(Part of the Advancing Responsible Adolescent Development series)
Authors: Shira Tibohn-Czopp, PhD; and Irving B. Weiner, PhD
Series Editor: Roger J. R. Levesque
Publisher: Springer – 245 pages
Book Review by: Sonu Chandiram
Adolescence can be a stormy period for anyone as well as for his or her parents and siblings, with the simultaneous experience of many physical, mental, and psychological changes going on. It is a time when a child is transitioning into adulthood, undergoing sexual changes and development, adding new social and romantic relationships, trying to find a sense of oneself (‘individuating’) by developing a personal identity that is different and apart from his or her parents, and in the midst of all this, trying to develop abstract thinking to process new ideas.
Adolescence can be and often is a trying and difficult period. Sometimes it is an emotionally wrenching time in one’s life with all the twists and turns that happen during these pre-teen, teen and pre-adult years. The pace of development of the body and the mind in adolescence varies from person to person. Some reach physical development quickly but lag behind in emotional and / or social development. This lag and uneven phases of development in the different areas are reasons why it is not easy and straightforward to correctly assess an adolescent.
In the period between childhood and adulthood, a personality develops. Most adolescents develop normal range psychological functioning but in some of them, abnormal psychopathological thinking may be developing or may have already developed. The editors write that the personality characteristics which differentiate healthy from psychopathological states can be observed in these four domains:
- Cognitive functioning
- Affective experience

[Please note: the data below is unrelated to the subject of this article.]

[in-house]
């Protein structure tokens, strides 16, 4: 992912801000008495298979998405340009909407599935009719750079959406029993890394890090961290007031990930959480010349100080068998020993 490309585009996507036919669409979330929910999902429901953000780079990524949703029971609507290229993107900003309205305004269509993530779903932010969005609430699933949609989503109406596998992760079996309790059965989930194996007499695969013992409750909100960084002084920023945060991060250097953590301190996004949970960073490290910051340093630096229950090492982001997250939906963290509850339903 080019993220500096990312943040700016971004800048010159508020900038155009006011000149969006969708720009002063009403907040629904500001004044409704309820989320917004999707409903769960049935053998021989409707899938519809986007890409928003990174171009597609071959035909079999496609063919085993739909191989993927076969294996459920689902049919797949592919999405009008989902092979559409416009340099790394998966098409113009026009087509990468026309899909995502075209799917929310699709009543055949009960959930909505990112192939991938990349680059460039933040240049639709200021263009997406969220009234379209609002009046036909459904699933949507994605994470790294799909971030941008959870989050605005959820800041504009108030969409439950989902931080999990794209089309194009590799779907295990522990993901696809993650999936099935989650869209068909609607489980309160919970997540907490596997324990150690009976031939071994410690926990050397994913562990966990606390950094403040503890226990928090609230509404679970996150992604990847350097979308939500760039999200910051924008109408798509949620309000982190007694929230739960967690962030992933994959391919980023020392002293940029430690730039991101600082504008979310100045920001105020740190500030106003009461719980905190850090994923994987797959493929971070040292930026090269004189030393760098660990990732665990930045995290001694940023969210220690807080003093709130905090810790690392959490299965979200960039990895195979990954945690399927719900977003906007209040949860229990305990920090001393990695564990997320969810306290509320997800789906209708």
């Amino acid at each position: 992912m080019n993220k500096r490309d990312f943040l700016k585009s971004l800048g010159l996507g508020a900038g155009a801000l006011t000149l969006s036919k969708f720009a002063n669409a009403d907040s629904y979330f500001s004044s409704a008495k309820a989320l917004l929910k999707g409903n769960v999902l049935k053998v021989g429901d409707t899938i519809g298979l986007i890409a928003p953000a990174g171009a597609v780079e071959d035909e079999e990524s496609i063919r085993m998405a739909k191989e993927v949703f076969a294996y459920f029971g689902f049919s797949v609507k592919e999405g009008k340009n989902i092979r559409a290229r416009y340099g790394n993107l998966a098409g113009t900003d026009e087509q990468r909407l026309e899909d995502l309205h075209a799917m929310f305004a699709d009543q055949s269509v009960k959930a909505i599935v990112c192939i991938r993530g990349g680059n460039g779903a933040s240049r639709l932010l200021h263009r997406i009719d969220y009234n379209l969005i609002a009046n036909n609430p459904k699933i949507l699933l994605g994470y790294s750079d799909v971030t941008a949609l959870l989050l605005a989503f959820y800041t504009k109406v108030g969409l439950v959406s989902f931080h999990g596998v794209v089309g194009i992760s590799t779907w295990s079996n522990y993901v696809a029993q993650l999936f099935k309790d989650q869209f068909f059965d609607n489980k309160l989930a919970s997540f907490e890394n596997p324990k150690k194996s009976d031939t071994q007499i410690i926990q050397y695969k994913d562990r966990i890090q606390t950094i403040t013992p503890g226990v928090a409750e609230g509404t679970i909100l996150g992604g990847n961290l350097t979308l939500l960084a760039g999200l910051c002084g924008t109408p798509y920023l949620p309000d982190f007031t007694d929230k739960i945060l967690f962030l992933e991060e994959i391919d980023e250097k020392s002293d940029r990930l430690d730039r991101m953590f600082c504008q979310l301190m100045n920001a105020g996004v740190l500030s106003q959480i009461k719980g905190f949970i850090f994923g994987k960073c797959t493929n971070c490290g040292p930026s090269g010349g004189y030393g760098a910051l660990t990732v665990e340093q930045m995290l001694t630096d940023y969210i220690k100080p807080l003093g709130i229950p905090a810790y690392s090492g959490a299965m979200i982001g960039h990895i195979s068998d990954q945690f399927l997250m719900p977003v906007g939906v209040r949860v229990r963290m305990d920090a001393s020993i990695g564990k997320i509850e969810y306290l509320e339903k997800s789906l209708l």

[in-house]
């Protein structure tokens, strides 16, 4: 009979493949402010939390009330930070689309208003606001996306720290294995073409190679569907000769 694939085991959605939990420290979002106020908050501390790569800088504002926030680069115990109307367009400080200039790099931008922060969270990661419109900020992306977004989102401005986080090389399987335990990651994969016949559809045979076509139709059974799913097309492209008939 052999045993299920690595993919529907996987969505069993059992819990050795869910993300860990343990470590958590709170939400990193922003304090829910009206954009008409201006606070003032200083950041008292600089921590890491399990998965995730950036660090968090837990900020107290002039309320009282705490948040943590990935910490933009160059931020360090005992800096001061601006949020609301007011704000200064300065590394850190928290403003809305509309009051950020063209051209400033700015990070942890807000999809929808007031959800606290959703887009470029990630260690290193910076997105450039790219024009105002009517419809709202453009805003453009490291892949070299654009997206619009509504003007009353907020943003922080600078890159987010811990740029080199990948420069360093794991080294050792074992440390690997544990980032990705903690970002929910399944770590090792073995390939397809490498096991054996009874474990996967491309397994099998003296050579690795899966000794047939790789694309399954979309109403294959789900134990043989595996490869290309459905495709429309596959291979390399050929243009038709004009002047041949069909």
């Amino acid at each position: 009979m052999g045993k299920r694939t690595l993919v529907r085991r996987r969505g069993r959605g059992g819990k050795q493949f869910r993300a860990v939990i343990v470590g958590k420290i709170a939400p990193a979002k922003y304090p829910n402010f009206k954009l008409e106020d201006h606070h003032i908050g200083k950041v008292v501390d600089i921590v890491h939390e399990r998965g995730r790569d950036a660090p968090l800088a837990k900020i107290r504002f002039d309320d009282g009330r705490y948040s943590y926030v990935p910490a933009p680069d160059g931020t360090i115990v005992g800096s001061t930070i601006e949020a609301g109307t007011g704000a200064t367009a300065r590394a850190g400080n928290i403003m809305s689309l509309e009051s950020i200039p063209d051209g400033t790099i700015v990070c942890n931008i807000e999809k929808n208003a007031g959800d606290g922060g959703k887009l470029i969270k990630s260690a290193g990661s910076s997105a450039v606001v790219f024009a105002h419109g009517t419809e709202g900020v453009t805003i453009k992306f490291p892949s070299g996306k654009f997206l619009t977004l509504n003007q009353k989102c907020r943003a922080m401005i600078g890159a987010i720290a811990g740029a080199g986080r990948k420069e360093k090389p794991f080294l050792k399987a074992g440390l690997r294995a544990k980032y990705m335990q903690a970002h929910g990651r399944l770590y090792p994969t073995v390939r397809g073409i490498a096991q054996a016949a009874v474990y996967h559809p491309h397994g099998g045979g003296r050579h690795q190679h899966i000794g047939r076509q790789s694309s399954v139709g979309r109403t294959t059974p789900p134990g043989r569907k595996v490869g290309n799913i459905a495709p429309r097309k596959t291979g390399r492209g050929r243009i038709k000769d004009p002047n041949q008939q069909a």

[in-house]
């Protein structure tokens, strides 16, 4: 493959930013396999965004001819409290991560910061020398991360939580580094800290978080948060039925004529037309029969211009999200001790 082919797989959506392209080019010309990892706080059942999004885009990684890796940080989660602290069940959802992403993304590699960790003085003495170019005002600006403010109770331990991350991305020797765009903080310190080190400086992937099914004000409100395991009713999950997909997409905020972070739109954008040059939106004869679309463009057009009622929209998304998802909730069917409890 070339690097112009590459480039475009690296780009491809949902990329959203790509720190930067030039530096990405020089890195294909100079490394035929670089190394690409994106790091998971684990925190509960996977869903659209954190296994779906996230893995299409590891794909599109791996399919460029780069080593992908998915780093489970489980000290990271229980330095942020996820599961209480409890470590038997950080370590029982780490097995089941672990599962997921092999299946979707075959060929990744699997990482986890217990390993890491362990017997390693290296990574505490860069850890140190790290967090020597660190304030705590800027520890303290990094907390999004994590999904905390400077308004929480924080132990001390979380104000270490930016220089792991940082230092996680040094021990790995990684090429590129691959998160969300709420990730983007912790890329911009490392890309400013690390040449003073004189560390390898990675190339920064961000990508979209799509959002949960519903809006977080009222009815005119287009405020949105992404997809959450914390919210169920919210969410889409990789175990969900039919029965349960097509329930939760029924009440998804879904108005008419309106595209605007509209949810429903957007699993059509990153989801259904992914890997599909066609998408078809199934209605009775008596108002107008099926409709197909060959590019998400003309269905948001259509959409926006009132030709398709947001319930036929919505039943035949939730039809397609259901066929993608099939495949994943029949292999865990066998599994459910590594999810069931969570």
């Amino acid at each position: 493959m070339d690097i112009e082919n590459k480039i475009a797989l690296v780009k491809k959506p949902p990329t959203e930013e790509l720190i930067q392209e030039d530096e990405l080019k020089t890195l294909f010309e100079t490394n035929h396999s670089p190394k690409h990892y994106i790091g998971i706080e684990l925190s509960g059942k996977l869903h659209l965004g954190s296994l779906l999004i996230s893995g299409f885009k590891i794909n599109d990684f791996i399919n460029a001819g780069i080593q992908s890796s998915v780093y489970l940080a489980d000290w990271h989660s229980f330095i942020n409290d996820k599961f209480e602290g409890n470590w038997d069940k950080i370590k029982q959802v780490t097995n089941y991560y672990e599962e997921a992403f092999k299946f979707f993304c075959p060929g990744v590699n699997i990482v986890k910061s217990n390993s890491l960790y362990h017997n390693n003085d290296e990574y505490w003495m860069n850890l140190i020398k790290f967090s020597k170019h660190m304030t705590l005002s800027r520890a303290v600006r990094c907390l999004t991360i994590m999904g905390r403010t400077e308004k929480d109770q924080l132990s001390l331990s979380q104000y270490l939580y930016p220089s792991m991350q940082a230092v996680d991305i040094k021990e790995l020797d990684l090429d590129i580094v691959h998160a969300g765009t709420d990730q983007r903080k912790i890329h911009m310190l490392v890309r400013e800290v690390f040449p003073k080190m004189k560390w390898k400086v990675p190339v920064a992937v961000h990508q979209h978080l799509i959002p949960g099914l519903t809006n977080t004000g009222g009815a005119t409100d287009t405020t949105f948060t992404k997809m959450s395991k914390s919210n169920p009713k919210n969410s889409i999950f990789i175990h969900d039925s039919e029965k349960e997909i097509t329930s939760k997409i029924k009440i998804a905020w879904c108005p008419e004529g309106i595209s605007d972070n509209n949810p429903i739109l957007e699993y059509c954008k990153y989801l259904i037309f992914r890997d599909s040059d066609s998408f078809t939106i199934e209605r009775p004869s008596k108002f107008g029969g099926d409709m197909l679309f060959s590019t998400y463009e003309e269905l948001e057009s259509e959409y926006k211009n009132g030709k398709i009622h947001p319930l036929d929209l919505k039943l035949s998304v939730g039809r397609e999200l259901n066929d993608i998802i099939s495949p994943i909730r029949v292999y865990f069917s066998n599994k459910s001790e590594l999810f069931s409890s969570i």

- Interpersonal relatedness
They explain that psychologically healthy adolescents think coherently and logically, whereas loose associations, arbitrary or circumstantial reasoning are characteristics of others who could have some psychological disorder in them.
In affective experience, normal range adolescents are able to recognize and express their feelings, whereas those who are emotionally constricted, show depressive moods, or unable to experience or express pleasure may have a personality disorder.
Interpersonal relationships of most adolescents are close, rewarding, nurturing, and based on mutual respect, while those who show social disinterest, or social withdrawal, may have a developmental arrest or abnormality.
Self-perception of psychologically healthy adolescents progresses toward a stable sense of identity and self-worth. On the other hand, substantial confusion about the kind person the adolescent is or wants to become reveals low self-esteem, feelings of being unworthy, and psychological problems.
This book is about psychological assessment of adolescents in the four areas discussed above, through the Rorschach Inkblot Method. The two authors have divided their material for this book into four Parts and 12 chapters shown below to give you a general overview:
- Part I – Basic Considerations